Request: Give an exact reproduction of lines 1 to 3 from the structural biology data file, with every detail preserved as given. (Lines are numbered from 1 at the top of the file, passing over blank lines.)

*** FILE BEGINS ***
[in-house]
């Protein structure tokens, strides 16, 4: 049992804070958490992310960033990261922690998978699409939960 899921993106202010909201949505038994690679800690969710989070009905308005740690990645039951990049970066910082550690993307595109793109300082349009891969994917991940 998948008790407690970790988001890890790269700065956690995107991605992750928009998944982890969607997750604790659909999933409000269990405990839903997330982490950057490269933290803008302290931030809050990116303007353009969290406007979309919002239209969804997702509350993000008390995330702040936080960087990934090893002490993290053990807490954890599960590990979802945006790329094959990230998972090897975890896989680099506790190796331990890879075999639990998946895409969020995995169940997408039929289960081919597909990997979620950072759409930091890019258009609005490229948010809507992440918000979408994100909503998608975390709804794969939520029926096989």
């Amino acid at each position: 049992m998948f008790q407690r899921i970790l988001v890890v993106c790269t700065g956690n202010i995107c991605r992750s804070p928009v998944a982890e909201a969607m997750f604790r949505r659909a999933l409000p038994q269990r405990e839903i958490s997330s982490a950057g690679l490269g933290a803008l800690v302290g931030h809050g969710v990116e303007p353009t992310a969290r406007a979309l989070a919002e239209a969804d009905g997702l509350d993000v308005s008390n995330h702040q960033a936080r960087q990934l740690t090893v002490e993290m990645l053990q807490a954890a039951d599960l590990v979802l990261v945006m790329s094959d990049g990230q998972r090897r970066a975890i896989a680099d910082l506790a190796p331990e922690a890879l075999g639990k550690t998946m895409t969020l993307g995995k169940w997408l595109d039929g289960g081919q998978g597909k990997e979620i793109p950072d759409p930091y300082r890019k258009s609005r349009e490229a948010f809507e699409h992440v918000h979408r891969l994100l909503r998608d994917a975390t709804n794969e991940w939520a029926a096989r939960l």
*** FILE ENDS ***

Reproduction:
[in-house]
């Protein structure tokens, strides 16, 4: 049992804070958490992310960033990261922690998978699409939960 899921993106202010909201949505038994690679800690969710989070009905308005740690990645039951990049970066910082550690993307595109793109300082349009891969994917991940 998948008790407690970790988001890890790269700065956690995107991605992750928009998944982890969607997750604790659909999933409000269990405990839903997330982490950057490269933290803008302290931030809050990116303007353009969290406007979309919002239209969804997702509350993000008390995330702040936080960087990934090893002490993290053990807490954890599960590990979802945006790329094959990230998972090897975890896989680099506790190796331990890879075999639990998946895409969020995995169940997408039929289960081919597909990997979620950072759409930091890019258009609005490229948010809507992440918000979408994100909503998608975390709804794969939520029926096989």
């Amino acid at each position: 049992m998948f008790q407690r899921i970790l988001v890890v993106c790269t700065g956690n202010i995107c991605r992750s804070p928009v998944a982890e909201a969607m997750f604790r949505r659909a999933l409000p038994q269990r405990e839903i958490s997330s982490a950057g690679l490269g933290a803008l800690v302290g931030h809050g969710v990116e303007p353009t992310a969290r406007a979309l989070a919002e239209a969804d009905g997702l509350d993000v308005s008390n995330h702040q960033a936080r960087q990934l740690t090893v002490e993290m990645l053990q807490a954890a039951d599960l590990v979802l990261v945006m790329s094959d990049g990230q998972r090897r970066a975890i896989a680099d910082l506790a190796p331990e922690a890879l075999g639990k550690t998946m895409t969020l993307g995995k169940w997408l595109d039929g289960g081919q998978g597909k990997e979620i793109p950072d759409p930091y300082r890019k258009s609005r349009e490229a948010f809507e699409h992440v918000h979408r891969l994100l909503r998608d994917a975390t709804n794969e991940w939520a029926a096989r939960l």